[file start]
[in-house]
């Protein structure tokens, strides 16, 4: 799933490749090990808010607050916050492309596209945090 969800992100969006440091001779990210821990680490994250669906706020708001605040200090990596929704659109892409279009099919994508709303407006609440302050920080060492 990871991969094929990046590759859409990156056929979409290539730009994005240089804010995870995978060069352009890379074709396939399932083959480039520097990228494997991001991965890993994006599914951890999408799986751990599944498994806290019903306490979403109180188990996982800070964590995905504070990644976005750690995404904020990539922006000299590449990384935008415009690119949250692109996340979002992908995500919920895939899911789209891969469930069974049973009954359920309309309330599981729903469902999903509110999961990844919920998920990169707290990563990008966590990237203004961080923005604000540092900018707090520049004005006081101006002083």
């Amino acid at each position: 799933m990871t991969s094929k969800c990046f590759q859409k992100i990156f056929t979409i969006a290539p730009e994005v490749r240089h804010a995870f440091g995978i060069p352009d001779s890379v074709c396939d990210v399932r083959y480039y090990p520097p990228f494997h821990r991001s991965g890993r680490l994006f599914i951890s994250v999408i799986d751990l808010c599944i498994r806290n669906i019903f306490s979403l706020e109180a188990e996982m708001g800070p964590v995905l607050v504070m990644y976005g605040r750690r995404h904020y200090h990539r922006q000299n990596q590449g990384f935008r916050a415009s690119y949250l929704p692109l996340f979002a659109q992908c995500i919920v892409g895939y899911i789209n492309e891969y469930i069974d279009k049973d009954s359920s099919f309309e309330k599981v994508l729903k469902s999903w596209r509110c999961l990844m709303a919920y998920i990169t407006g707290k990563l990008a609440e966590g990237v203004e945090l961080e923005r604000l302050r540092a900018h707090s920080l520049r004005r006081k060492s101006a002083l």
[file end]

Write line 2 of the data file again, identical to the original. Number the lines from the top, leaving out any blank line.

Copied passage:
């Protein structure tokens, strides 16, 4: 799933490749090990808010607050916050492309596209945090 969800992100969006440091001779990210821990680490994250669906706020708001605040200090990596929704659109892409279009099919994508709303407006609440302050920080060492 990871991969094929990046590759859409990156056929979409290539730009994005240089804010995870995978060069352009890379074709396939399932083959480039520097990228494997991001991965890993994006599914951890999408799986751990599944498994806290019903306490979403109180188990996982800070964590995905504070990644976005750690995404904020990539922006000299590449990384935008415009690119949250692109996340979002992908995500919920895939899911789209891969469930069974049973009954359920309309309330599981729903469902999903509110999961990844919920998920990169707290990563990008966590990237203004961080923005604000540092900018707090520049004005006081101006002083």